Cascade designed the product alongside Waste Management and Liz Bedard, the director of the Association of Plastic Recyclers’ (APR) Rigid Plastics Recycling Program. The cart is also part of Waste Management's commitment to APR's Demand Champions program. The initiative asks participating members to raise the amount of recycled plastic they use in certain products year by year.
Additionally, the cart caters to municipalities that want to prove recycling isn’t just something they ask of residents, but something the local government supports. While the EcoCart launch is very new, Bedard said APR has already been fielding request from municipalities interested in potentially buying them as well.
“Our municipalities, our cities, they want to walk the talk,” said Perkins at the forum.
Many HDPE carts already contain some recycled plastic in the form of reground, retired carts the manufacturer has collected from the field. The EcoCart will add residential plastics to the mix by incorporating bulky rigid plastics — items like laundry baskets or cat litter boxes – also made with HDPE. Evolving scrap import restrictions have left more bulky rigid plastics with limited market options in recent years and APR has been looking to help manufacturers make better use of these residential products.
In addition to the HDPE collected by Waste Management, Cascade will also be supplementing virgin resin with more reground cart material than some other manufacturers currently utilize. The latter source varies depending on the cart color, Perkins said via email. Typically, lighter carts contain less recycled resin because any impurities throw off color consistency.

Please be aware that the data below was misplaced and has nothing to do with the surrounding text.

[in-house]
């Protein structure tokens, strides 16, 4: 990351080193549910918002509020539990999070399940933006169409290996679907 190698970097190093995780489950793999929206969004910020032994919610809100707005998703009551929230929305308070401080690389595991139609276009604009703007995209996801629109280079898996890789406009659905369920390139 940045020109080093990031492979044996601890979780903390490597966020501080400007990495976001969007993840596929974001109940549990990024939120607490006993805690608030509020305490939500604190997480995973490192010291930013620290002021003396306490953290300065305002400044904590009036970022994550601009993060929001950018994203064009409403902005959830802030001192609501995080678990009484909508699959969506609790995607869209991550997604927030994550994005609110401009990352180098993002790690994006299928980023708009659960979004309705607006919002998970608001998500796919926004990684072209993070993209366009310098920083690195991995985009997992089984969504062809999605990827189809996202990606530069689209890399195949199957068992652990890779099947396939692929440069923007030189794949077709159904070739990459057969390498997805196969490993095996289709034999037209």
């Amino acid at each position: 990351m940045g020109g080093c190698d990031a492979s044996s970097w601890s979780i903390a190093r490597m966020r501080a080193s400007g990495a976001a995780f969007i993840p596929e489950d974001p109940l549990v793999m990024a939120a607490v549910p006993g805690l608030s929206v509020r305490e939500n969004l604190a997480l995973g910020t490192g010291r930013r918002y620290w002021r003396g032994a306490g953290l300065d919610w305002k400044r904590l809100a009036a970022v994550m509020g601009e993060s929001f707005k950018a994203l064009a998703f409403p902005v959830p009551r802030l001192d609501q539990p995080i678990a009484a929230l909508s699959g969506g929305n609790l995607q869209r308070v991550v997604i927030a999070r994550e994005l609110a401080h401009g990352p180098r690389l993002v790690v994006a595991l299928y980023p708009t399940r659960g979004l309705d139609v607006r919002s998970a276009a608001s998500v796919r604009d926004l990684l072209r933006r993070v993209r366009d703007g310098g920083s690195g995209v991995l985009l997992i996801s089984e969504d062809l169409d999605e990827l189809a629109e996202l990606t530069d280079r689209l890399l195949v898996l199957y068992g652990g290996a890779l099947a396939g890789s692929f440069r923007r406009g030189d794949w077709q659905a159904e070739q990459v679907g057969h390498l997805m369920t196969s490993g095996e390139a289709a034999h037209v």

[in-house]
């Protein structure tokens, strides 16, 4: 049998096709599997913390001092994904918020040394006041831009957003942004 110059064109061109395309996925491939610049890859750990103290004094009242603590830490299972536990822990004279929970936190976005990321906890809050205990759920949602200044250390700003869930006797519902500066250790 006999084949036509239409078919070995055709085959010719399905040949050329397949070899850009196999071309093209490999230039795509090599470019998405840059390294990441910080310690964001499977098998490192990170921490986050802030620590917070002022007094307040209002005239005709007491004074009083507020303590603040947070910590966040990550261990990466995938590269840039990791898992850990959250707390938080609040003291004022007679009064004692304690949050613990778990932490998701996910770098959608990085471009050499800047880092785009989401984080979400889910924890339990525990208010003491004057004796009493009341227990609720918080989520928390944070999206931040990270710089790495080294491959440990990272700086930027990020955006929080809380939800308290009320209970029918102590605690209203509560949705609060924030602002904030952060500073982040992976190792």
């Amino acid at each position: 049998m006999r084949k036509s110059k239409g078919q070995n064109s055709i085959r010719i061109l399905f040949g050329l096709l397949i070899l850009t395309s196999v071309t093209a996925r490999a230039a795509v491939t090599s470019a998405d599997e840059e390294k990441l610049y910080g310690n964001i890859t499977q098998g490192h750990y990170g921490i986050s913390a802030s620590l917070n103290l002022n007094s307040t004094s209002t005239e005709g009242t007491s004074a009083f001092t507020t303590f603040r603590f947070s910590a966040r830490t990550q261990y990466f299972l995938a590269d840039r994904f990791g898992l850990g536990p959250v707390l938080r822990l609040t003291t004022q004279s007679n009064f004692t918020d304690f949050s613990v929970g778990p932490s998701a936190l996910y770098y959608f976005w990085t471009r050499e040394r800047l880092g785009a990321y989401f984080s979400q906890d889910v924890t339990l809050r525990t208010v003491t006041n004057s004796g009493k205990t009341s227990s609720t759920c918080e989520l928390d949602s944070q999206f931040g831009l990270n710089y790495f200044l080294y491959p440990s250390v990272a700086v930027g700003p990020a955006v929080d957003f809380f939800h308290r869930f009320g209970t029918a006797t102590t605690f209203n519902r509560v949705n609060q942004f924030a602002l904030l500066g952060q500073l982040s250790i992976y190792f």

For now, EcoCarts will only contain 10% bulky rigid plastic because those products sometimes have polypropylene mixed in. This other plastic can contaminate the mixture and potentially make the product less durable, Perkins said.
Concerns about contamination are why cart manufacturers have hesitated to incorporate anything except reground cart in the past, but this new partnership could begin to change that. Cascade is working with Waste Management and KW Plastics to remove more polypropylene from bulky rigid plastics, with the goal of having EcoCarts be 25% post-consumer HDPE by 2025.
“I am confident we will get there in the next year or so,” Perkins said.